Scientists Are Working To Make Sense Of ‘Long COVID’ And Its 203 Possible Symptoms : NPR

It’s not clear why some people who get COVID-19 are plagued with symptoms for many months after being infected, but scientists are investigating what’s behind these “long haul” cases.


Long COVID has left thousands with a laundry list of sometimes debilitating symptoms many months after first getting infected with the coronavirus. Scientists do not know yet what causes it. But as NPR’s Will Stone reports, they have found some clues for what could be going on.

WILL STONE, BYLINE: Two hundred and three. That’s how many different symptoms researchers unearthed during a recent study of long COVID. Hannah Davis was part of the team that detailed those findings in a medical journal published by The Lancet.

HANNAH DAVIS: Most people have dozens of symptoms over multiple organ systems.

STONE: There’s brain fog, shortness of breath and extreme fatigue, also rashes and heart palpitations, hearing loss. The list goes on. Davis has long COVID herself and leads a patient advocacy group. She says how patients experience these symptoms tends to vary.

DAVIS: It’s really not just, like, you have something or you don’t. It’s more like, is it consistent or not? Is it relapsing or not? Is it severe or not?

STONE: Scientists are trying to decode this shapeshifting illness. And Davis says don’t expect one answer.

DAVIS: The biggest thing for everyone working with long COVID to consider is that complexity. I think that any answer is going to incorporate that it’s a multi-systemic illness.

STONE: Late last year Congress approved more than $1 billion to study long COVID. Dr. Walter Koroshetz leads the National Institute for Neurological Disorders and Stroke.

WALTER KOROSHETZ: The big surprise was that a greater number of people who were never hospitalized were still having consistent symptoms.

STONE: That showed researchers like Koroshetz that it wasn’t simply that the virus damaged organs and tissue and patients needed time to recover. Something else was going on, even for those who had mild or asymptomatic infections. As for what’s driving long COVID, though…

KOROSHETZ: I don’t think anything is pointing in one direction or the other.

STONE: But he says we do know one of the first questions.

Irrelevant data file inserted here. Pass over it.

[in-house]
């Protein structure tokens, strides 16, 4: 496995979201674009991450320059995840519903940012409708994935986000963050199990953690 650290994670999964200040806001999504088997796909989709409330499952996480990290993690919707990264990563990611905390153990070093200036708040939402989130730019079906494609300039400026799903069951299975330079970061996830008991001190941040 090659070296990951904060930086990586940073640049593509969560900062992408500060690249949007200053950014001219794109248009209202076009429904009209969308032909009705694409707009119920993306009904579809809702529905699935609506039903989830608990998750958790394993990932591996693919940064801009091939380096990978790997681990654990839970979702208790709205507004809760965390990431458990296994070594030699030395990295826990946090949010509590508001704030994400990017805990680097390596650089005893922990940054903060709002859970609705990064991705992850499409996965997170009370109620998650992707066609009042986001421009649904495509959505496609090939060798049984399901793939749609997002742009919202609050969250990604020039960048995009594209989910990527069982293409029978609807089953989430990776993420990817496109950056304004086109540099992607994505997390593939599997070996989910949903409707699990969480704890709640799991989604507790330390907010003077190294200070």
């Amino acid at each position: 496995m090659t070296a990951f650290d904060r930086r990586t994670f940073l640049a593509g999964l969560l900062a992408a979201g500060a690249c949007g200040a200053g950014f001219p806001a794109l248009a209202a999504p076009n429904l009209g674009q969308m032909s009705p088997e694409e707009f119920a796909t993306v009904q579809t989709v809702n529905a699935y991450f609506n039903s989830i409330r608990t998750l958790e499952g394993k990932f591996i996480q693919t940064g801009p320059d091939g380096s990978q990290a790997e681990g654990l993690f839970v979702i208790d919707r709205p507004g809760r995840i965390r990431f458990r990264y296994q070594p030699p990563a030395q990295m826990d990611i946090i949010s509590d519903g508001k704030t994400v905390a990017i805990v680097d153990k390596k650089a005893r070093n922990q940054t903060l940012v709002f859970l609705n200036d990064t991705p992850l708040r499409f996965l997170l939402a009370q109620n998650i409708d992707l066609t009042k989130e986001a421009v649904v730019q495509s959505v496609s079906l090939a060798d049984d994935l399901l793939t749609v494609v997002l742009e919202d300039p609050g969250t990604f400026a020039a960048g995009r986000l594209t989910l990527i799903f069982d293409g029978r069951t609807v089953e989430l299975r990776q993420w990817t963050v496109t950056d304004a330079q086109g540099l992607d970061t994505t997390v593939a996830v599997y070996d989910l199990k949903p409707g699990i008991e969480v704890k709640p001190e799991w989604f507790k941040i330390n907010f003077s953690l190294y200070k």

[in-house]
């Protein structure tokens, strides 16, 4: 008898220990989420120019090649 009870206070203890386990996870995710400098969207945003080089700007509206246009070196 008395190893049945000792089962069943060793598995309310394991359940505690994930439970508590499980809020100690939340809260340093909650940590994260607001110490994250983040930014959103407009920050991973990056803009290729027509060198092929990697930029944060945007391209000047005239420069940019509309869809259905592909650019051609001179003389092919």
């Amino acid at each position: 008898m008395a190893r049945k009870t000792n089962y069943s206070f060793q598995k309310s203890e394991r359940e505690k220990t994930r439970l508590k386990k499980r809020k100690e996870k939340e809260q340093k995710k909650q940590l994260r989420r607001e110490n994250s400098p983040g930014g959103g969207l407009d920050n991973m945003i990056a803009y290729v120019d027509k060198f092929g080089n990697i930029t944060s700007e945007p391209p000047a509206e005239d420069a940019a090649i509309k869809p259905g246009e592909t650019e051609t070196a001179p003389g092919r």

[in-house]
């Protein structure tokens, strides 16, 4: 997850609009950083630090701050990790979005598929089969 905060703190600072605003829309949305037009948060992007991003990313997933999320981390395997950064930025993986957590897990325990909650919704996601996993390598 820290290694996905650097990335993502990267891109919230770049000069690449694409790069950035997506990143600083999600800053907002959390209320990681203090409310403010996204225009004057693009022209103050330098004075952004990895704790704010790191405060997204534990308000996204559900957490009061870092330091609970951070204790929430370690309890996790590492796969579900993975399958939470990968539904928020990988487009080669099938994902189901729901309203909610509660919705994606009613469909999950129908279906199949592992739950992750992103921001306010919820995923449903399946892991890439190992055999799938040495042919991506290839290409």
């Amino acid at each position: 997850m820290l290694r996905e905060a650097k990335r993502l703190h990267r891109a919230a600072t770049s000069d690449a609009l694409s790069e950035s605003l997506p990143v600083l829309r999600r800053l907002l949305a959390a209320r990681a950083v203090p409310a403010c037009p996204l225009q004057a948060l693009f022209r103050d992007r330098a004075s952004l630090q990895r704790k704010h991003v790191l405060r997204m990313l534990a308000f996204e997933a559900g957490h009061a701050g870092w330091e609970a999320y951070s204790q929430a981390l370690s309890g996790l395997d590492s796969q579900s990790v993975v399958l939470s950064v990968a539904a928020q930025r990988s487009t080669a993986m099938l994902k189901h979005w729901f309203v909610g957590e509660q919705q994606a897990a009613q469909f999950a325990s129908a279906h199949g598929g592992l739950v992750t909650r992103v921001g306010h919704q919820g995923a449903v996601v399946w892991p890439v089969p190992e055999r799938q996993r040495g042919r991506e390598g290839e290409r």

KOROSHETZ: Is COVID hiding in the body somewhere?

STONE: This idea of hiding, or viral persistence – it’s one of the theories in long COVID research. Amy Proal is a microbiologist who studies post-viral illness at the PolyBio Research Foundation. She says some COVID studies have found evidence of the virus in parts of the body like the gut many months after someone got infected.

AMY PROAL: And there’s a good amount of precedent for that possibility.

STONE: Look at the Zika virus, which can stick around in the body. It was even identified in men’s semen half a year after the initial infection. And she points to the virus that causes Ebola. Studies show it can also linger in parts of the body. And like the coronavirus, both cause long-term illness in some survivors.

PROAL: The pathogens, in simple terms, tend to hide in tissue. And they, in fact, have a lot of mechanisms to do that. The proteins they create allow them to better burrow into tissue or to get into tissue.

STONE: But Proal stresses viral persistence is just one theory. Dr. Nancy Klimas is a medical professor at Nova Southeastern University. Klimas studies chronic fatigue syndrome, which can resemble long COVID. She says chronic fatigue is more often than not post-viral, meaning…

NANCY KLIMAS: There is a virus that just pushes the on button on the immune system and doesn’t seem to release it when it’s gone.

STONE: She says with long COVID, it could be like the aftermath of a hit-and-run.

KLIMAS: COVID came, slammed everything and messed up the homeostatic balance. It created a situation where inflammation would persist.

STONE: It could be that the coronavirus has damaged the immune system so that other viruses people had before that were dormant suddenly wake up. This can happen with the herpes virus or the virus that causes chickenpox. Klimas says that’s one idea. Here’s another.

KLIMAS: It triggered autoimmunity, and autoimmunity is driving all that chronic inflammation.

STONE: Meaning someone’s immune system starts attacking their own body. Aaron Ring, an immunologist at Yale, is part of a team that’s exploring this idea. Ring says they’ve studied sick COVID patients and found the antibodies that should be fending off foreign invaders are actually doing harm.

AARON RING: And we showed that the antibodies could – direct killing of the immune cells. So it was like immune fratricide.

STONE: Ring says these antibodies were being directed against the body’s own tissue.

RING: Brain and nervous tissue, the central nervous system up against blood vessels, against blood cells, platelets.

STONE: And here’s where long COVID comes in. Ring says, at least in some COVID patients, these bad antibodies stick around many months, even a year later.

RING: That could explain the diverse outcomes that we see in terms of long COVID and how it manifests, but we haven’t proven that yet.

STONE: Scientists say it’s still early days for getting to the root cause of long COVID, an essential step for not just understanding this mystifying affliction but hopefully treating it.

Will Stone, NPR News.


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